In all honestly though, I do apologise. I would blame it on an ever-increasing, stress-inducing, time-consuming university workload, a loss of enthusiasm for cooking for one, and a general lack of inspiration/ motivation- a combination of writer's block and cooking block, if you will (although the latter term just makes me fantasise about huge rustic slabs of olive wood on which I can both prepare and serve food, Jamie Oliver-style- just me? Ok then...), but that's really just me making excuses. 
In the past few months I've actually had a few things that I could have blogged about, or 'blog-worthy' (if that's not already a term then it should be and I am now creating it as one), the main one of is that I went for my first proper holiday in a few years (and by 'proper' I mean one that didn't involve dressing up as a dalmatian and drinking cartons of warm sangria with the rest of the country's university sports teams in Salou), and spent the first week of my Easter holidays in Malta. And of course I explored the place I'd never been before, through the food. Something I'm pretty sure I inherited from my parents, and one that I didn't even realise that I did until I noticed that a large proportion of all my holiday photos were either of food or me eating said food, and that the memories I have of childhood holidays are mainly concerned with platefuls of paella with a cacophony (my new favourite word) of seafood, much of which I had no idea of what it was; crispy, tender fried squid drowned in lemon juice and enough aioli to ensure that the rest of humanity avoids you for the rest of the evening; French baguettes- fresh and warm from the oven, and always with one end missing- and pastries- fruit, frangipan, chocolate, etc etc (I'm not fussy when it comes to cake, especially good cake). I have now completely come to a point of acceptance with my food obsession and very knowingly spent the whole week eating super thin-based, crispy pizzas; freshly caught fish; pastizzi-warm little filo pasties stuffed with ricotta (the eating of which I was informed by one random local man would make me happy); and bread and pastries to rival the French- all washed down with pints suitably feminine sized glasses of the local brew, Cisk. I could keep rambling on for ages about all the delicious things my holiday consisted of, but I'm in danger of running out of adjectives (that, and I have made myself hungry just thinking about it, so now need to go and find some food-and eat it with the full knowledge that it will not be as good as what I had in Malta, and that makes me sad), so I am going to leave you now with two things.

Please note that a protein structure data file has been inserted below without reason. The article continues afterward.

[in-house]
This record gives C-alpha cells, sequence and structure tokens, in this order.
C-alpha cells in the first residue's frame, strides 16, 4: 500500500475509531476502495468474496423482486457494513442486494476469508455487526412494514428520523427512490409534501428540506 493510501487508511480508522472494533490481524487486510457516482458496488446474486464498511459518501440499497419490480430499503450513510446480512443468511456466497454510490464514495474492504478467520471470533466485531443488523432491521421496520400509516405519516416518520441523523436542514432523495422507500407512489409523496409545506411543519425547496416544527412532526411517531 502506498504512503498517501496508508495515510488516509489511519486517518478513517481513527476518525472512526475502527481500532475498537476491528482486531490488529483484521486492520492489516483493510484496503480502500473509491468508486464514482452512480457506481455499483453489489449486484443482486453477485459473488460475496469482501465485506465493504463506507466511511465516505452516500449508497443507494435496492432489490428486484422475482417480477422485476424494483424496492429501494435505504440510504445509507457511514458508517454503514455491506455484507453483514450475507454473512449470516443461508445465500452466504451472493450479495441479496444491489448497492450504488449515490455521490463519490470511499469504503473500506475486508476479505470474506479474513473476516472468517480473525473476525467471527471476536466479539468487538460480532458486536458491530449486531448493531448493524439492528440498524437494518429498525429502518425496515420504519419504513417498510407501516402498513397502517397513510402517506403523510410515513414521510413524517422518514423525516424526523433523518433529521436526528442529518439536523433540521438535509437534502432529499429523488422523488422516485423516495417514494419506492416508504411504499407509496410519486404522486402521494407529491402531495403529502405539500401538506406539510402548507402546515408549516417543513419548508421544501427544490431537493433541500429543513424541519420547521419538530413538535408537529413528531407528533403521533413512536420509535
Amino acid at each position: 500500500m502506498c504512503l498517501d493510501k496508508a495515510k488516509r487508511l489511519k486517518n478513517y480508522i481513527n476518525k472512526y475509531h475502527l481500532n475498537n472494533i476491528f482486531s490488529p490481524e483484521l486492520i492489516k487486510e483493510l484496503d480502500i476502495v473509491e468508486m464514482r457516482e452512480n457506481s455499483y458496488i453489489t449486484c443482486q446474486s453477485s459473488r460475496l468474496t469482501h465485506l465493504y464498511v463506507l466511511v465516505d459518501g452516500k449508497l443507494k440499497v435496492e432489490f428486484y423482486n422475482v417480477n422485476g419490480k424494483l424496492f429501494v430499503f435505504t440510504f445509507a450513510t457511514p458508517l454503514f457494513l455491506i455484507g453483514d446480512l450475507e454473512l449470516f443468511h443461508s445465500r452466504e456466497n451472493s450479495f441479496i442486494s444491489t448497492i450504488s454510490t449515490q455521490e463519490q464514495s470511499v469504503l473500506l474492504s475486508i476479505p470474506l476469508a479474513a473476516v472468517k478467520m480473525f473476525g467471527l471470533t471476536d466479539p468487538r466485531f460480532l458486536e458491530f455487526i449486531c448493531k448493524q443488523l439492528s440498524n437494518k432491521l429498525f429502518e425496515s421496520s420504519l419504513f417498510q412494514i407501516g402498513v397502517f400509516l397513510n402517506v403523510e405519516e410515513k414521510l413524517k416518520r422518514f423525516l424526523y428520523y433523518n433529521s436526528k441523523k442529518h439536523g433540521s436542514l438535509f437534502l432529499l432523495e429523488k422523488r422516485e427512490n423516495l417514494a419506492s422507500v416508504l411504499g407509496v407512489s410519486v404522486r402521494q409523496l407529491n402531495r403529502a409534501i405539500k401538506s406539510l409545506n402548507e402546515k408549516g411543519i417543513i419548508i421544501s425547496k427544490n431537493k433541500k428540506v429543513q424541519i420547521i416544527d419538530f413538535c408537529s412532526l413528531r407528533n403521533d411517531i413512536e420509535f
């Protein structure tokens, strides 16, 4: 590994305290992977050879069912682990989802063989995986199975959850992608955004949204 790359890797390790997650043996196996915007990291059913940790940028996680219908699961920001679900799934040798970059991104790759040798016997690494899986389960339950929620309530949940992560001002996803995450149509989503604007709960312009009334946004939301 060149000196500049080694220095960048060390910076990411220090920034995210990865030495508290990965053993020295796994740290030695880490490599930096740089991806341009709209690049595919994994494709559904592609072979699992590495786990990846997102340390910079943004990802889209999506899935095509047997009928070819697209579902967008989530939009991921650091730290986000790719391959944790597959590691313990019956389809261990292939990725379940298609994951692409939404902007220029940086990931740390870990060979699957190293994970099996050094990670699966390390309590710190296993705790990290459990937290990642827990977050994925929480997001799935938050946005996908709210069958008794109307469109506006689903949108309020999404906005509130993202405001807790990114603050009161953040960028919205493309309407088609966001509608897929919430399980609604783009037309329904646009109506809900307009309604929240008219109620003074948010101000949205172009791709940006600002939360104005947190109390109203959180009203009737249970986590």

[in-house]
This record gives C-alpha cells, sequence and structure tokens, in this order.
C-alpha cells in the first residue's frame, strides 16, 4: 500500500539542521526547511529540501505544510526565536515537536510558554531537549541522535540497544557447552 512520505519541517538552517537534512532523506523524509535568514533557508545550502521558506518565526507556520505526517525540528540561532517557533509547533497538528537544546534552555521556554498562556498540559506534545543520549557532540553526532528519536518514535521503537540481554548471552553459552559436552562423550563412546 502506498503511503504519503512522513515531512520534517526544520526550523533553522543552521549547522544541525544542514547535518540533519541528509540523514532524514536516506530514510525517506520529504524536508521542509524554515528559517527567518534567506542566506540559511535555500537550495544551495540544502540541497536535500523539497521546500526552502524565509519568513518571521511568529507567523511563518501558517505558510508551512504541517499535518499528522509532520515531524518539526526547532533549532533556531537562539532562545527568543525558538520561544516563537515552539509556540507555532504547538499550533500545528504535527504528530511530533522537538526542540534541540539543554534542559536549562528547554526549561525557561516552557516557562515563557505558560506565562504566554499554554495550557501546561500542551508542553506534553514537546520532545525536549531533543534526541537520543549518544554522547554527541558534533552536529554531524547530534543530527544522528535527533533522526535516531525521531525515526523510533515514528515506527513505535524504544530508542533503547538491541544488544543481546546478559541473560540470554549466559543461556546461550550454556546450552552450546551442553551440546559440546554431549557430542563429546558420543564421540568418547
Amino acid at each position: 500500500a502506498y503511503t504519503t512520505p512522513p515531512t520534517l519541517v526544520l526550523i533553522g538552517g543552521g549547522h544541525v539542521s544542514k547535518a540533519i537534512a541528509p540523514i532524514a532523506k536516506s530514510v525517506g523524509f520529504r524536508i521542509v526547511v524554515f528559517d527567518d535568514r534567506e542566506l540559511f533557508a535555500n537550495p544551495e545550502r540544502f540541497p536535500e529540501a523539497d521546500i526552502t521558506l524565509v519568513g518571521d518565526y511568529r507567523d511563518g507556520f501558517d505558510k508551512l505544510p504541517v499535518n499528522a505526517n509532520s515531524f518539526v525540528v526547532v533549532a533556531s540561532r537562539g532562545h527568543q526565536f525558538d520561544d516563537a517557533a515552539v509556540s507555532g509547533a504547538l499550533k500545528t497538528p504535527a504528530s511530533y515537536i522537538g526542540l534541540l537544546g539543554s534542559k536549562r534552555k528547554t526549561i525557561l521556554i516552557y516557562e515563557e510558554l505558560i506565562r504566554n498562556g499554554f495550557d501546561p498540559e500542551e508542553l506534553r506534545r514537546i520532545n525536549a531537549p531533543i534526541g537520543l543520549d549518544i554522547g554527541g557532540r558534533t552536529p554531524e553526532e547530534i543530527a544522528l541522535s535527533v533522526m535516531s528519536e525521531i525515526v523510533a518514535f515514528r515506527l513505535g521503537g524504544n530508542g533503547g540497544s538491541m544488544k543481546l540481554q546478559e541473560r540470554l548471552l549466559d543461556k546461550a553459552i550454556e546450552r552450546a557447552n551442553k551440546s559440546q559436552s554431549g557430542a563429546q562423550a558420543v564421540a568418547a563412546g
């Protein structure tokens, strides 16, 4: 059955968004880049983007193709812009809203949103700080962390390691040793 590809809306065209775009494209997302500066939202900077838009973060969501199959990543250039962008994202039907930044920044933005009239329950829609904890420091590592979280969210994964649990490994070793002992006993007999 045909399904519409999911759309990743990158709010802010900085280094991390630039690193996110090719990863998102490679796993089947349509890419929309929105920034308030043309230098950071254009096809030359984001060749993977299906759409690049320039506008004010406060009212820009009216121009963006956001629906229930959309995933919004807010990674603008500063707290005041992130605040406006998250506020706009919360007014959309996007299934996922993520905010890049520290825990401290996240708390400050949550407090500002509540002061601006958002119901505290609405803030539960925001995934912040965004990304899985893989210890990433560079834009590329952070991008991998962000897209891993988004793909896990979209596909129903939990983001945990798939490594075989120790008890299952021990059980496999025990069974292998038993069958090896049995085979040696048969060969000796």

The first is this picture of a sandwich. 

There was goat's cheese involved; there were sundried tomatoes and pickled onions; there was a caramel frappe latte on the side. You're welcome.
The second is the promise to not be such a pathetic excuse for a blogger in the future. Pinky-swear and everything.

Sunday, 8 January 2012

Microwave dinner

Yes, you read that right. But trust me, this was not one of your average 'remove sleeve, pierce film' types (I'm not quite that bad), but rather a full on home-cooked delicious meal delivered to me in various plastic boxes by my mum when she came to visit yesterday. The meal in question was a recipe that she used from Jamie's Great Britain- Guinness Lamb Shank, complete with celeriac and potato mash and even a little minty oily drizzle stuff. Not your average student dinner, ey? Although I did notice that the mint and spring onion sprinkle thing that Mr Oliver defiantly stated on his programme that 'if you weren't going to add then you shouldn't bother making the dish' was missing- tut tut (but then again, I don't think it would have had quite the same freshening 'lift' effect after a few minutes in the microwave- so I'll forgive).